Surfacing the Promise of SMRs: Why the Mining Sector Will be the Catalyst of SMR Commercialization
Category: Thought Leadership
Within a span of a few weeks, Modus representatives attended two prominent nuclear industry conferences in North America: the Regulatory Information Conference (RIC) held by the U.S. Nuclear Regulatory Commission and the Canadian Nuclear Association (CNA) Conference. One thing is clear from both events: the industry sees the future in Small Modular Reactors (SMRs) and there are many collaborative efforts underway to demonstrate the technology works and prove it is cost effective.
SMR designs promise to be carbon-free, simpler to build, scalable, inherently safe and capable of providing abundant baseload power supply. At both the RIC and the CNA conference, the buzz was all about how to deploy these new reactors. Speakers worked to convince attendees that SMRs represent the future; others stressed the urgency of taking advantage of the current wave of interest in anti-carbon generation (such as the Green New Deal in the U.S. and Canada’s Climate Action Incentive Program).
For the past five years, the industry has been moving in a positive direction – albeit slowly – through detailed regulatory and licensing approval processes as the required first step to realizing the promise of the tech. The reactor designs are there, the need is there, and now – most importantly – the market and commercialization landscape is emerging.
Commercialization will depend on a number of factors:
- Where can/should SMRs be built and tested?
- How quickly can one or more designs come to market?
- How fast can one or more designs be licenced?
- What is the life cycle cost to install and operate?
- Is there a premium associated with first-of-a-kind designs, and who will absorb that cost?
The discussions can quickly go from optimism to pessimism when confronting these sticky issues. Host sites are happy to be first, to be on the leading edge of SMR proving so they can commercialize (i.e. monetize) the tech. Developers are also happy to be first, to prove their technology works in a practical application and to emerge out front as an SMR provider of choice in a crowded field. The cost and risk-sharing models to implement and commercialize SMRs have not solidified – each party wants the other to take on risk. To further the divide, many of the willing hosts are publicly funded entities; therefore, budgets for innovation and development are constrained, political considerations abound, and funding agility is limited.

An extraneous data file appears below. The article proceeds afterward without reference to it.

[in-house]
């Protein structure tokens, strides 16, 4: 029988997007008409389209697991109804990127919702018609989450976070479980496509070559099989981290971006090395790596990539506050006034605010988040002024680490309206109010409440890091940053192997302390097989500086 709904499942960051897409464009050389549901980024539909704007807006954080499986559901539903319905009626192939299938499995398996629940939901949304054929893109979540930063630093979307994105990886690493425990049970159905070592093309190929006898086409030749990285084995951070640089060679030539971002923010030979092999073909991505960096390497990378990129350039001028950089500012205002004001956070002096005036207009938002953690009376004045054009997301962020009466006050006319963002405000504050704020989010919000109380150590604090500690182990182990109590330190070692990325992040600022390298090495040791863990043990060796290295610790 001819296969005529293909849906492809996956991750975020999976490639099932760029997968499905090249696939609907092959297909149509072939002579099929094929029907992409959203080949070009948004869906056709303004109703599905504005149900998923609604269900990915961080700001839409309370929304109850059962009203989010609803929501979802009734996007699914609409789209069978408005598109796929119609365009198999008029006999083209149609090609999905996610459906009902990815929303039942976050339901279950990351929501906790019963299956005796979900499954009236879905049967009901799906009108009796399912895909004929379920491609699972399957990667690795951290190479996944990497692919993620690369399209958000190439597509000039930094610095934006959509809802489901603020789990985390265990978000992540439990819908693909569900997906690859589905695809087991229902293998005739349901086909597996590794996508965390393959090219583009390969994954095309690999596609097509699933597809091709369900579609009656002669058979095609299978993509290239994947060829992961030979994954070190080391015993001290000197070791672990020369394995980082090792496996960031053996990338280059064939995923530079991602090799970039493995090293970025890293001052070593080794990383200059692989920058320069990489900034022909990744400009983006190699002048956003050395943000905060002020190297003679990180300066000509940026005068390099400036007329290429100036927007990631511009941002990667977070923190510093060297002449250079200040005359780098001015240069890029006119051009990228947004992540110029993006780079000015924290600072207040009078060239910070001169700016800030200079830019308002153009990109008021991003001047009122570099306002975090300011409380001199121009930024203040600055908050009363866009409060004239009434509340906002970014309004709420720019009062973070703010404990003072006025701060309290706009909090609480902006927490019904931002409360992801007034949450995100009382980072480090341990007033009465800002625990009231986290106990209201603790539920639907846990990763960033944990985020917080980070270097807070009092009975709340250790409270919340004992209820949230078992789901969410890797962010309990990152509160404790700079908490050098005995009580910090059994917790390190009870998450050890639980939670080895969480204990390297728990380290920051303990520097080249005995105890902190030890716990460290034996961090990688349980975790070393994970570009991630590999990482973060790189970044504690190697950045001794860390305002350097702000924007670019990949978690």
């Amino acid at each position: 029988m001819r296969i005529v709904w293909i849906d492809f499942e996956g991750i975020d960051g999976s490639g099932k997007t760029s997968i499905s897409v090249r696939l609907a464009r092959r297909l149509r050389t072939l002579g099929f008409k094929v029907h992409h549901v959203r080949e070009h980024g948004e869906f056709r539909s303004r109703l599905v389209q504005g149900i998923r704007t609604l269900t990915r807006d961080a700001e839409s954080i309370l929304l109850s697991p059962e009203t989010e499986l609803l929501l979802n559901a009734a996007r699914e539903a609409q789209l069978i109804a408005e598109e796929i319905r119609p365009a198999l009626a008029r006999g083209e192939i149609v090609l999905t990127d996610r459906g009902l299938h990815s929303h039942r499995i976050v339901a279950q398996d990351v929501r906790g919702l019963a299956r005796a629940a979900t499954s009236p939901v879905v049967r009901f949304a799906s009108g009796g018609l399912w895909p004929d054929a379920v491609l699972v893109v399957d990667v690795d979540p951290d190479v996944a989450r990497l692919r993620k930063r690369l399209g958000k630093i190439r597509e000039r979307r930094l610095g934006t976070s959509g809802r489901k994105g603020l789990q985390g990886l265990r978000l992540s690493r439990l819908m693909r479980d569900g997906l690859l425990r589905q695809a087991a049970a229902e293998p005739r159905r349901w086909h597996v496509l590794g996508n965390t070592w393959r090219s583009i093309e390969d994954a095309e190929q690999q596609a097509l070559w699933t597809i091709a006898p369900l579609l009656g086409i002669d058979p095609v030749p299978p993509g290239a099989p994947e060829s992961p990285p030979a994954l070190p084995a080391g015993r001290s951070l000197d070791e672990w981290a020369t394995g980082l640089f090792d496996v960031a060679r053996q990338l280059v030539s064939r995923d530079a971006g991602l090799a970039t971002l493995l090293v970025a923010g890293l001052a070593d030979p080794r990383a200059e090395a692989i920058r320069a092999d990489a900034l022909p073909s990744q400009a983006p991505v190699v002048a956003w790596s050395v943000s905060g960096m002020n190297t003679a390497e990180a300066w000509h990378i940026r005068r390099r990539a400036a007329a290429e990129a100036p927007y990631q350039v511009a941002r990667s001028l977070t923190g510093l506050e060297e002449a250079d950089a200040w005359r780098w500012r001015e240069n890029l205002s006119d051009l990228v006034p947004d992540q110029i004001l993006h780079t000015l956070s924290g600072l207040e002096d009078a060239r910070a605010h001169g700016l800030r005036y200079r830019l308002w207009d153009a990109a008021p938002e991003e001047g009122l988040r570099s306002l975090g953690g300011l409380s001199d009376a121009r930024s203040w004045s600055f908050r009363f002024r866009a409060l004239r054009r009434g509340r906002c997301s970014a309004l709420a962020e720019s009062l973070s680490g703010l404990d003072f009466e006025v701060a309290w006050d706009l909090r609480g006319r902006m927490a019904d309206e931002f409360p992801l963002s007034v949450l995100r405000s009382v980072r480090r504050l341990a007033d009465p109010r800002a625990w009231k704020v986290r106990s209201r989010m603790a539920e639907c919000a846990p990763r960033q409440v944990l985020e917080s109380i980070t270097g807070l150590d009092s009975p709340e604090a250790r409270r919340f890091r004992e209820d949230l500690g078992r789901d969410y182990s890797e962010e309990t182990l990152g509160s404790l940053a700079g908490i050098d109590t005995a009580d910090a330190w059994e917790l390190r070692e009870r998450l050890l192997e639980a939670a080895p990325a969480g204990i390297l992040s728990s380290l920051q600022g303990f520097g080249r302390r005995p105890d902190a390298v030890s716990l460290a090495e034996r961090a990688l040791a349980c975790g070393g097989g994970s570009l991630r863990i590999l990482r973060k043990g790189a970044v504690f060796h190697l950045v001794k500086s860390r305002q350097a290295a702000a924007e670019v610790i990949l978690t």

Enter the mining sector, where private money funds private enterprise and SMRs are attractive because of a simple, basic principle: the desire to maximize profits and reduce risk. At the recent Prospectors and Developers Association of Canada conference in Toronto, a panel discussion was held on the potential deployment of SMRs for mining operations. It was met with interest – a new, innovative idea that saves money and makes life at the mine better, quieter, safer and more reliable.
There is an apparent business case for SMRs in mining operations. Currently, most mining operations are powered by dirty diesel generators or expensive transmission and distribution infrastructure. In particularly remote areas, such as the Ring of Fire in Canada, mining operations cannot be profitably established without a consistent source of power to run the equipment.
SMRs present the promise for mining companies to reduce the risk of supply, expand into undiscovered areas and significantly reduce their environmental impact. They offer real cost savings for private enterprise, and the driver for the SMR doesn’t have to be charitable or humanitarian (as fundamentally important as those considerations are). That’s called win/win – and the mining sector is ready to get in the game. The hope is these sound business drivers in the mining sector become the fertile proving ground for SMRs and, as a result, the cold feet of public operators start to warm up.
For a long time in the nuclear industry, we have thought that the quickest path to demonstrating the effectiveness of SMRs for the broader betterment of the economy and the environment was hiding in plain sight. Turns out it is buried underground.